Saturday, April 30, 2016

Teddy Roosevelt on the Indians

As a nation, our Indian policy is to be blamed because of the weakness it displayed, because of its shortsightedness and its occasional leaning to the policy of the sentimental humanitarians; and we have often promised what was impossible to perform; but there has been little willful wrongdoing. Our government almost always tries to act fairly by the tribes; the governmental agents (some of whom have been dishonest and others foolish, but who as a class have been greatly traduced) in their reports are far more apt to be unjust to the whites than to the reds; and the federal authorities, though unable to prevent much of the injustice, still did check and control the white borderers very much more effectually than the Indian sachems and war chiefs controlled their young braves.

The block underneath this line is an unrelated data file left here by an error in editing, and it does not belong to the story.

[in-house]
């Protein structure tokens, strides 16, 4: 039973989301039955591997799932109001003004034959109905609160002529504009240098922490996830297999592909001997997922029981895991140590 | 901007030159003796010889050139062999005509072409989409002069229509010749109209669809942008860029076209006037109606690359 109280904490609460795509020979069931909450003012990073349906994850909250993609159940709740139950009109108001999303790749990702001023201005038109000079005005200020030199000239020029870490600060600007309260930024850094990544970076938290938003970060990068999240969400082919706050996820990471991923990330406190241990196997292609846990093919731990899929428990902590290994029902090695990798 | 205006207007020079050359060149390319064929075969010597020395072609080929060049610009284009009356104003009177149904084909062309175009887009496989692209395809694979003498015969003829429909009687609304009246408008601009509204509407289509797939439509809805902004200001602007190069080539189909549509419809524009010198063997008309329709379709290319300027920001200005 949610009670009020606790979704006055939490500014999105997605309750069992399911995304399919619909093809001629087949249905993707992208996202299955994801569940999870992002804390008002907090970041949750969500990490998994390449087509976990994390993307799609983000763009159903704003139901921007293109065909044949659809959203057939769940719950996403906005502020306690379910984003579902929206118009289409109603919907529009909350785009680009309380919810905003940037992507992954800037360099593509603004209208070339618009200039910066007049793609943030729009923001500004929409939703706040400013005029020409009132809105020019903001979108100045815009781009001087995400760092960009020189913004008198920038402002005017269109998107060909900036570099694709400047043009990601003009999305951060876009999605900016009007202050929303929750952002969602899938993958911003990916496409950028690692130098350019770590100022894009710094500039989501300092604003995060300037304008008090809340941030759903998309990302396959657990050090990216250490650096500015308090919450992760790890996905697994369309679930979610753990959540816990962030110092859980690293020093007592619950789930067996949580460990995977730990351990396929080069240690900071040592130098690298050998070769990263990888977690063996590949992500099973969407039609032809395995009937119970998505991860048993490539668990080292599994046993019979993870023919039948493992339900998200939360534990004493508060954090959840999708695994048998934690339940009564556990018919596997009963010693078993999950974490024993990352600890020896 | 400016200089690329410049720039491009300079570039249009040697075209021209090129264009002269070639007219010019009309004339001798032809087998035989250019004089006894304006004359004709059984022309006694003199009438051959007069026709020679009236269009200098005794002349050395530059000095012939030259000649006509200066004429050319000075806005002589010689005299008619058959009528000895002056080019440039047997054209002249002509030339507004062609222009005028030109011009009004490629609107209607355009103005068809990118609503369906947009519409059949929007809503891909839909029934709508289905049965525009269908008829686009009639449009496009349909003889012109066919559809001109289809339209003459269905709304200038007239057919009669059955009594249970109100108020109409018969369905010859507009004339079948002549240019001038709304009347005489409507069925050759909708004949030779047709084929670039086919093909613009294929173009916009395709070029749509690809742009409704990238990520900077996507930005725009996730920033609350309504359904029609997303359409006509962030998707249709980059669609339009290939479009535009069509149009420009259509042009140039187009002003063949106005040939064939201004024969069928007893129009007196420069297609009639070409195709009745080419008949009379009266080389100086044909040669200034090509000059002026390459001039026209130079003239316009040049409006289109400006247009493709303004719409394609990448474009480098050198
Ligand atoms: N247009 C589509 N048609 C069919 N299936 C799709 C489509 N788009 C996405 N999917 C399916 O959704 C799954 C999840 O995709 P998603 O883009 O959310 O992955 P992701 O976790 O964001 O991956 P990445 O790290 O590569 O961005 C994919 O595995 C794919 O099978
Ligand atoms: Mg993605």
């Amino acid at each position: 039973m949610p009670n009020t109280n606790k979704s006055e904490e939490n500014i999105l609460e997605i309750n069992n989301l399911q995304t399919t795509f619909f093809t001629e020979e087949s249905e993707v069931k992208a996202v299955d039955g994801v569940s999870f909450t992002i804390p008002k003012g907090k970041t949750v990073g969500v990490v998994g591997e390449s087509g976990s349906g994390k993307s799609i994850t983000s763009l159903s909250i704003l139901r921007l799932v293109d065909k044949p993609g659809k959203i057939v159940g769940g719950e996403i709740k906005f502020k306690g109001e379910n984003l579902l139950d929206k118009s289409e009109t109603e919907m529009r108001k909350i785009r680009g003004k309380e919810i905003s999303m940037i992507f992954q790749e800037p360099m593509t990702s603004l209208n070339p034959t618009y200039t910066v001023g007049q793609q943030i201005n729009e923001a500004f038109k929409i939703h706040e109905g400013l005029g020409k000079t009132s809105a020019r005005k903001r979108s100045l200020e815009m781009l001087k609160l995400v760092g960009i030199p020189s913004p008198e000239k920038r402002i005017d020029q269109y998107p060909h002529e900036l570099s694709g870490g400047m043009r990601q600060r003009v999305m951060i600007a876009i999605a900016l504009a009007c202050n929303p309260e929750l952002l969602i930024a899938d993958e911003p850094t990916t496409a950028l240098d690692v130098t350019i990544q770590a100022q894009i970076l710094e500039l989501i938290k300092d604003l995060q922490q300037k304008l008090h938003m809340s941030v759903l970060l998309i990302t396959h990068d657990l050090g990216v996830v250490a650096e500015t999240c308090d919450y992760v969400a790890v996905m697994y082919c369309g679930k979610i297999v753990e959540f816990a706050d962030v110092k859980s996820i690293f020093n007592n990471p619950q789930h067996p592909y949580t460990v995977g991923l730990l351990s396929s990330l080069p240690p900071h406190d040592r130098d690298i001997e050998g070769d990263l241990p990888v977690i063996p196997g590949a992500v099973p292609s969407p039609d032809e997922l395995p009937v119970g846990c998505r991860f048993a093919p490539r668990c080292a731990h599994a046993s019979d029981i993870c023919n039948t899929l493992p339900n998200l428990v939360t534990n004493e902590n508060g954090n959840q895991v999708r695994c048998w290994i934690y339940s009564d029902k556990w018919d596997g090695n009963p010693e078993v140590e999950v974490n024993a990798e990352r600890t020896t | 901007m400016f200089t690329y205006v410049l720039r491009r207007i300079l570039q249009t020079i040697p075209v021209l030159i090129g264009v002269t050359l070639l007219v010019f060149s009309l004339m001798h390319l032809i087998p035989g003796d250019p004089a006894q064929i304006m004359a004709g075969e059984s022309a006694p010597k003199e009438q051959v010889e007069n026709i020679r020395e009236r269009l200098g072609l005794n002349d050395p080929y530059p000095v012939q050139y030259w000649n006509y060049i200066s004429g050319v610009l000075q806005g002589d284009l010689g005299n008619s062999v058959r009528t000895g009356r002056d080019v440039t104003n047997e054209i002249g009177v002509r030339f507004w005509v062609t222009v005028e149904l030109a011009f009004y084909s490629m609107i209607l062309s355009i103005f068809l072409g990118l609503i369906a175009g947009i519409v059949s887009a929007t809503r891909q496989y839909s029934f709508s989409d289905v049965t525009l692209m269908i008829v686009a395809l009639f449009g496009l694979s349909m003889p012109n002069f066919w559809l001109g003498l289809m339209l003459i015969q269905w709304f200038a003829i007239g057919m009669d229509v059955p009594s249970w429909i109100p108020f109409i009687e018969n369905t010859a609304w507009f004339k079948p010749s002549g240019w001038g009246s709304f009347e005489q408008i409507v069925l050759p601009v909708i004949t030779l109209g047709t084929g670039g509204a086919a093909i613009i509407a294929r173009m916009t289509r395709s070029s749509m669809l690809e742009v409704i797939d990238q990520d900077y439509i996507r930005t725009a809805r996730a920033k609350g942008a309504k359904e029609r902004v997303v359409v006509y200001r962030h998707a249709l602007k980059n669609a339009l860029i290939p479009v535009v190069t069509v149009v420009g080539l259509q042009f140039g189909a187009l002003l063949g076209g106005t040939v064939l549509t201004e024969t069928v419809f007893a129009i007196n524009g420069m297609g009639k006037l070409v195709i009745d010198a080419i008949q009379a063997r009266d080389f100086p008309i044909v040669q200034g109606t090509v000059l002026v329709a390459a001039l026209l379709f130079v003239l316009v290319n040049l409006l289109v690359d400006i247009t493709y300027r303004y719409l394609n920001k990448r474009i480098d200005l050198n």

The tribes were warlike and bloodthirsty, jealous of each other and of the whites; they claimed the land for their hunting grounds, but their claims all conflicted with one another; their knowledge of their own boundaries was so indefinite that they were always willing, for inadequate compensation, to sell land to which they had merely the vaguest title; and yet, when once they had received the goods, were generally reluctant to make over even what they could; they coveted the goods and scalps of the whites, and the young warriors were always on the alert to commit outrages when they could do it with impunity.

On the other hand, the evil-disposed whites regarded the Indians as fair game for robbery and violence of any kind; and the far larger number of well-disposed men, who would not willingly wrong any Indian, were themselves maddened by the memories of hideous injuries received. They bitterly resented the action of the government which, in their eyes, failed to properly protect them, and yet sought to keep them out of waste, uncultivated lands which they did not regard as being any more the property of the Indians than of their own hunters. With the best intentions, it was wholly impossible for any government to evolve order out of such chaos without resort to the ultimate arbitrator--the sword.

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